- The vaccine “shows” your immune system the virus.
- Your immune system makes antibodies, which are proteins that target and inactivate the virus.
- Then your body can respond faster when you’re exposed to the flu virus in the future.
- That quick response can keep you from getting sick.
If you’re sick when you get the vaccine, your immune system is already hard at work fighting the other illness. That means it may not have the resources to develop flu antibodies at the same time. So the vaccine may be less effective at preventing the flu.
And Its More Of A Threat To Your Health
The flu is miserable for anyone. But people with RA have a 2.75-fold increased risk of complications from the flu, such as pneumonia, heart attack, and stroke, according to a study published in the journal BMC Musculoskeletal Disorders. Recent research also suggests if you have RA and the flu, youre more likely to be hospitalized and require a longer hospital stay.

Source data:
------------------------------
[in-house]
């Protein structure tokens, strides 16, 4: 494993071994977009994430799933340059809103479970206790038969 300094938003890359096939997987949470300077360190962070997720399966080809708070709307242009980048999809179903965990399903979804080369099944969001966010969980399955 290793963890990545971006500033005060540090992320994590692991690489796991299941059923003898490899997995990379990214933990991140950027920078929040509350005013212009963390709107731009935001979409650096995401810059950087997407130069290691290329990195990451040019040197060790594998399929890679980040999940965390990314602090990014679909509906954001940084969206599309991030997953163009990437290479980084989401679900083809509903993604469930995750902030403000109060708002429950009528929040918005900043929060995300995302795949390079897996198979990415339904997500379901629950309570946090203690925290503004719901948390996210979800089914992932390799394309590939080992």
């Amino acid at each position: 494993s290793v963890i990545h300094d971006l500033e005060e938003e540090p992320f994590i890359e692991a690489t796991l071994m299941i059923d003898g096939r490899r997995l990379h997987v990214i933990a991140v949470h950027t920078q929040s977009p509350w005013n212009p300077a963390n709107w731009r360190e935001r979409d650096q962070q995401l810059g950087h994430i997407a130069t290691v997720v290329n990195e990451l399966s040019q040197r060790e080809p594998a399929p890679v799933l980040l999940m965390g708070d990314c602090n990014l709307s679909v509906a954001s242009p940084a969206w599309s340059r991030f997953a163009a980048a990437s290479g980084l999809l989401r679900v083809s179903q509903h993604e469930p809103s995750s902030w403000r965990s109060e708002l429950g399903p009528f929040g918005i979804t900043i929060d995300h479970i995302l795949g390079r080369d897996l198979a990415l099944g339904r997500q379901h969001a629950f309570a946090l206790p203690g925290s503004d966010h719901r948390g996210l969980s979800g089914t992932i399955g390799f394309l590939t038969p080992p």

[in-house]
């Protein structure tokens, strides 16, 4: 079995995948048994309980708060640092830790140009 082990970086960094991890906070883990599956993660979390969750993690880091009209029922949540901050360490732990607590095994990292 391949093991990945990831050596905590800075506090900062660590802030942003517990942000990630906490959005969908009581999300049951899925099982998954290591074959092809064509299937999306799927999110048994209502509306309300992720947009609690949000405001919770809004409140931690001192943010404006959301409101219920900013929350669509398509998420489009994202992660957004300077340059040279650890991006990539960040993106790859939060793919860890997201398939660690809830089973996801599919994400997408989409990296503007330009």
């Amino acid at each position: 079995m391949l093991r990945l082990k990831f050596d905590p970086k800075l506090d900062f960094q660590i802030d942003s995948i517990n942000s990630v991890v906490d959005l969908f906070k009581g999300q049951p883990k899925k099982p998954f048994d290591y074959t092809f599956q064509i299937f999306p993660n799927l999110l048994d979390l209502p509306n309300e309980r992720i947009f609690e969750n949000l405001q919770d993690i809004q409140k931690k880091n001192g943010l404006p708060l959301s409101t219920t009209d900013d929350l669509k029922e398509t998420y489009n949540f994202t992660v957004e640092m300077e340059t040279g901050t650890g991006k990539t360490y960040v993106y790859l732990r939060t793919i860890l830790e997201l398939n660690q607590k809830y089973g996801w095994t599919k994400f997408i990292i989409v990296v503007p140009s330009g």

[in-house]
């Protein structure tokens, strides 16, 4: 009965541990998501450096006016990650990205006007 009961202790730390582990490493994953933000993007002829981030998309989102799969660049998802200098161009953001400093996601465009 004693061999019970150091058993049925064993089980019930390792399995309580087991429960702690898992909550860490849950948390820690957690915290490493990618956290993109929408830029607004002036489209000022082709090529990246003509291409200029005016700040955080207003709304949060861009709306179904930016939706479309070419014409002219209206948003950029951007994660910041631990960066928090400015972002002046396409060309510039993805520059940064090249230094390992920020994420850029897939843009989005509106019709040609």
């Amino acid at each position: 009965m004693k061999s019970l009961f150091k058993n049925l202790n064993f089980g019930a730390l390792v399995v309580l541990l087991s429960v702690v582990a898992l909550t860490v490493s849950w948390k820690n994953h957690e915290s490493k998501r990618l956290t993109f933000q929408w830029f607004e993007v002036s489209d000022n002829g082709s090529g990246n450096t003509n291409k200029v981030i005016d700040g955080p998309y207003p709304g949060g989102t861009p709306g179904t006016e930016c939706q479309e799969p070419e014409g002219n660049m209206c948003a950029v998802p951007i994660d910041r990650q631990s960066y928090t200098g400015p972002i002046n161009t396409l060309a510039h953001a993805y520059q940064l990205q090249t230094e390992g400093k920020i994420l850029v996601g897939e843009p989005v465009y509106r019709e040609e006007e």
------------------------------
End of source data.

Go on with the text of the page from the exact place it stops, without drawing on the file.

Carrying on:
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Is It The Flu A Cold Or Covid
The common cold, flu, and COVID-19 can all cause similar symptoms. If you have symptoms, talk with your health care provider. Your provider can help determine the cause of your illness and help you take steps to feel better.
A cold is often milder than the flu. The flu and COVID-19 have similar symptoms, but COVID-19 spreads more easily and symptoms tend to be more severe. It’s also more common to have a change in your sense of smell or taste with COVID-19.